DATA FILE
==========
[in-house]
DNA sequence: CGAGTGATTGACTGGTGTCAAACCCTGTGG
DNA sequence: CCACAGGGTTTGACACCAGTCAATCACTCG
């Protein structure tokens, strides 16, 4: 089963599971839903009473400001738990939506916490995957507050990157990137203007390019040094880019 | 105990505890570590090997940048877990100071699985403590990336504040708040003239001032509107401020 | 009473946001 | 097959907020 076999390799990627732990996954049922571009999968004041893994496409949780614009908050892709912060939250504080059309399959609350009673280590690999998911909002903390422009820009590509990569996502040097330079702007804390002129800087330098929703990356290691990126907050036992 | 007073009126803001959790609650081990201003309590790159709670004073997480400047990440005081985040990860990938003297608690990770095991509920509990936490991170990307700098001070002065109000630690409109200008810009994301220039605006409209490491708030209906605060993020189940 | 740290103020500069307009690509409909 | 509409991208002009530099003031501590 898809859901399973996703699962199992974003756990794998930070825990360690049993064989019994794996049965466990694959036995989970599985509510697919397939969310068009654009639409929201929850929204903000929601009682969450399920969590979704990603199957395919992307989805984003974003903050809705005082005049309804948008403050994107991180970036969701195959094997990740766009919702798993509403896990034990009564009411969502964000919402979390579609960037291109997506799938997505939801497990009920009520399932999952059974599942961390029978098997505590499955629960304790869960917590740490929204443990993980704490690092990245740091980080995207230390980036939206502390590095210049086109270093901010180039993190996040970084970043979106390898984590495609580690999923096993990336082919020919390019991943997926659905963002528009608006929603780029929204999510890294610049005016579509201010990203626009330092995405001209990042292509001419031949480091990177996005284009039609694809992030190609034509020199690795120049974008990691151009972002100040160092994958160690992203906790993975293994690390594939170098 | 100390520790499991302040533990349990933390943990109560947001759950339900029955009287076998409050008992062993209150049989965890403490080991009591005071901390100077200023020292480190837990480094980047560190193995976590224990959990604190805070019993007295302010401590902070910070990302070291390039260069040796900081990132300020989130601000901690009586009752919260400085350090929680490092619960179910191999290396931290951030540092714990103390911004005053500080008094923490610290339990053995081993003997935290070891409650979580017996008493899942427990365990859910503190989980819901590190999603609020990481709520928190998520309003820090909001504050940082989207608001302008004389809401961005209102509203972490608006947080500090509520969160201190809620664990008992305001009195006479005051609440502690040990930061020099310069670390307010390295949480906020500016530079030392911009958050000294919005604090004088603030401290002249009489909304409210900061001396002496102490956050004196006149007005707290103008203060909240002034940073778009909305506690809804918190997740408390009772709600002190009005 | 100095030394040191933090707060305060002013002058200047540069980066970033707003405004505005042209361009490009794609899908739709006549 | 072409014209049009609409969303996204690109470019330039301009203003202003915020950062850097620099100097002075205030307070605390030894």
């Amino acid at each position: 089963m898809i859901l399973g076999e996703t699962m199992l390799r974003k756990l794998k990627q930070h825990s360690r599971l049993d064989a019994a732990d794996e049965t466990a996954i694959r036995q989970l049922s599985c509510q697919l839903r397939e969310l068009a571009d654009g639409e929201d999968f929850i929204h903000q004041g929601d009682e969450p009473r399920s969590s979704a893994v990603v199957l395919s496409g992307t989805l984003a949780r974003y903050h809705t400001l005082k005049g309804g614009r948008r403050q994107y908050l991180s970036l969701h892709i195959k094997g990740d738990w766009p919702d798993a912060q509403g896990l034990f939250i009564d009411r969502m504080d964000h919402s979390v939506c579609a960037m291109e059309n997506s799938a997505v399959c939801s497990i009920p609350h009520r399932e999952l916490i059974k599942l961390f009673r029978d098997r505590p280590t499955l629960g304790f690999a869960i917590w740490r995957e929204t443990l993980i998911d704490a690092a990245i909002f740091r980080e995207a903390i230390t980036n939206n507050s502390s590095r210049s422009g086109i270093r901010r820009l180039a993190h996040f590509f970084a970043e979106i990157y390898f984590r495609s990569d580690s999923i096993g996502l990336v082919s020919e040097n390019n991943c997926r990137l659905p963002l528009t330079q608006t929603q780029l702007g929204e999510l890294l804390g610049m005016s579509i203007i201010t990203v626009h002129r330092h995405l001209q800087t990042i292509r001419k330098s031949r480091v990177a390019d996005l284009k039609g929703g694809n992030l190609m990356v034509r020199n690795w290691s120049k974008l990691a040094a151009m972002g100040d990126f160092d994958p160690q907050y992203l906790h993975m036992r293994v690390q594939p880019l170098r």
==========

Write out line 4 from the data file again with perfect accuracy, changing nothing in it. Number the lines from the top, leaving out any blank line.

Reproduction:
């Protein structure tokens, strides 16, 4: 089963599971839903009473400001738990939506916490995957507050990157990137203007390019040094880019 | 105990505890570590090997940048877990100071699985403590990336504040708040003239001032509107401020 | 009473946001 | 097959907020 076999390799990627732990996954049922571009999968004041893994496409949780614009908050892709912060939250504080059309399959609350009673280590690999998911909002903390422009820009590509990569996502040097330079702007804390002129800087330098929703990356290691990126907050036992 | 007073009126803001959790609650081990201003309590790159709670004073997480400047990440005081985040990860990938003297608690990770095991509920509990936490991170990307700098001070002065109000630690409109200008810009994301220039605006409209490491708030209906605060993020189940 | 740290103020500069307009690509409909 | 509409991208002009530099003031501590 898809859901399973996703699962199992974003756990794998930070825990360690049993064989019994794996049965466990694959036995989970599985509510697919397939969310068009654009639409929201929850929204903000929601009682969450399920969590979704990603199957395919992307989805984003974003903050809705005082005049309804948008403050994107991180970036969701195959094997990740766009919702798993509403896990034990009564009411969502964000919402979390579609960037291109997506799938997505939801497990009920009520399932999952059974599942961390029978098997505590499955629960304790869960917590740490929204443990993980704490690092990245740091980080995207230390980036939206502390590095210049086109270093901010180039993190996040970084970043979106390898984590495609580690999923096993990336082919020919390019991943997926659905963002528009608006929603780029929204999510890294610049005016579509201010990203626009330092995405001209990042292509001419031949480091990177996005284009039609694809992030190609034509020199690795120049974008990691151009972002100040160092994958160690992203906790993975293994690390594939170098 | 100390520790499991302040533990349990933390943990109560947001759950339900029955009287076998409050008992062993209150049989965890403490080991009591005071901390100077200023020292480190837990480094980047560190193995976590224990959990604190805070019993007295302010401590902070910070990302070291390039260069040796900081990132300020989130601000901690009586009752919260400085350090929680490092619960179910191999290396931290951030540092714990103390911004005053500080008094923490610290339990053995081993003997935290070891409650979580017996008493899942427990365990859910503190989980819901590190999603609020990481709520928190998520309003820090909001504050940082989207608001302008004389809401961005209102509203972490608006947080500090509520969160201190809620664990008992305001009195006479005051609440502690040990930061020099310069670390307010390295949480906020500016530079030392911009958050000294919005604090004088603030401290002249009489909304409210900061001396002496102490956050004196006149007005707290103008203060909240002034940073778009909305506690809804918190997740408390009772709600002190009005 | 100095030394040191933090707060305060002013002058200047540069980066970033707003405004505005042209361009490009794609899908739709006549 | 072409014209049009609409969303996204690109470019330039301009203003202003915020950062850097620099100097002075205030307070605390030894």